No one is saying the modern is better, but that its hard to judge with the seperate studios and recording dates. players also tend to play better on one day as against the next.
I've played on a Guadanini (briefly) and I love them. But to be fair, there are some modern and contemporary violins that sound as good, if maybe a bit different.
Old instruments (150 years +?) tend to sound more mellow, but that's just my personal experience, and I've found that the older they are, the more mellow they sound. But personally I don't always go for mellow.
"Its the modern that is subdued at forte, and thats hard to explain by mic position, brightness etc can be explained by mike position though."
Lyndon, it's impossible to know without knowing the recording path and the processing used. In that type of environment, both recording setups probably used processing like "soft limiting" to compress the volume envelope, and control distortion.
I think we should not make a general discussion old vs new out of it. First of all the recordings are too different and the audio is clearly remastered.
Also its about two violins, wich both are of the highest quality. One is an old proven Guadagnini and the other is an excellent new instrument, wich Julia Fischer gave a chance.
If she does so, we can assume, that its a decent instrument, but still its not a representive for all modern violins. Also the Guadagnini is an unique violin and also not compareable with a strad for example.
For me the new violin sounds new in a way, that its not settled completely. Especially compared to the Guadagnini maybe. Some Stradivaris can sound very new too in the way they are very responsive and must be treated with good bowings. For me the main difference between these both violins is in the lower register (wich is the complicate one on most violins). The Guadagnini sounds so much richer and fuller on the d and g string. The Augustin has a very good bite there but not the concentrated singing voice....yet. Maybe it will develope over time with good playing and setup changes.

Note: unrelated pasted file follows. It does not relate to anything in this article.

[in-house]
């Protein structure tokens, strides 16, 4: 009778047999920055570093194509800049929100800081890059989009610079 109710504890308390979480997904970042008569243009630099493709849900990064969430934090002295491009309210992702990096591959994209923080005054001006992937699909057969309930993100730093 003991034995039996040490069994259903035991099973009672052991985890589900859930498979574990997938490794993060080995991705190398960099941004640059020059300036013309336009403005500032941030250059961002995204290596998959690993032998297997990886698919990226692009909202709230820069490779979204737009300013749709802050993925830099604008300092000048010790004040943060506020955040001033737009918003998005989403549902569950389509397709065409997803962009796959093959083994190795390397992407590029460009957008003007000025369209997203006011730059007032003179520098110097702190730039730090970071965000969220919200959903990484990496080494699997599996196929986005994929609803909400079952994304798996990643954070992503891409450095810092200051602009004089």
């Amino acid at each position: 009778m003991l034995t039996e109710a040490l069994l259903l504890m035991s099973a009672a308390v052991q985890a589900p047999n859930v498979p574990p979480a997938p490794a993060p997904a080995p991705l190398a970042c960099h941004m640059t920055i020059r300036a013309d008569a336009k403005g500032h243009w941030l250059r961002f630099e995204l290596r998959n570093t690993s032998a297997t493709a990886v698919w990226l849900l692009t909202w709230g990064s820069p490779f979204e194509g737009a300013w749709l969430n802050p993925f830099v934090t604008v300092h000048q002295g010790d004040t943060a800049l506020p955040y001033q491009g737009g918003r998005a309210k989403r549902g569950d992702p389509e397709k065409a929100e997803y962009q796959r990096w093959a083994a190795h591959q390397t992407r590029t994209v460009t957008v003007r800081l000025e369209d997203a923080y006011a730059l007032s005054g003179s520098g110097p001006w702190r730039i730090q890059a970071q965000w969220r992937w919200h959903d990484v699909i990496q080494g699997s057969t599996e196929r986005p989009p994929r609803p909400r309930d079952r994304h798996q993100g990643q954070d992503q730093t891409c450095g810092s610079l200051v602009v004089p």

It would be indeed interesting to compare those violins with piano accompaniment or/and orchestra! I am sure both have their qualities. But I personally would instantly fall for the Guadagnini.
Bit off topic here - but can anyone translate the comment after her performance on the second tape? I mean what do you say - the danger is sounding eithe fawning or inane - I would be totally intimidated, sort of, thats my schtick what do you have? Answer: nothing...
"Its the tone that sucks at forte, not the volume I'm talking about David"
Alright, Lyndon, old instruments are superior, OK? LOL
You might have fun sometime fooling around with a good recording and editing program, different mic brands, and mic placement.
She rocks on both fiddles and it's great to see and hear a world renowned artist actually perform on their modern instrument in a venue where her playing could potentially reach millions of ears.
I don't think all new violins necessarily sound raw - but some might. Many sound very good after a few months of playing and maybe a new set up once they have bedded in. Don't forget Lyndon, that the old masters have had centuries to bed in and have been extensively mucked about by some very good restorers/adjusters as well as some more dubious ones.
I've played on slightly raw sounding brand new fiddles that with plenty of playing have settled down in a matter of days.
I actually heard some brand new instruments making up a string quartet the other day - and they sounded very good when the quartet played Beethoven, Brahms and other music on them. Some were 3 weeks old, some had only been finished a day or so before this test happened.
And this was the second time and the year before the instruments were as good if not better, played again but by another very good young quartet.
I think we should all keep an open mind, and remember that some people have got rid of their Strads in favour of something else.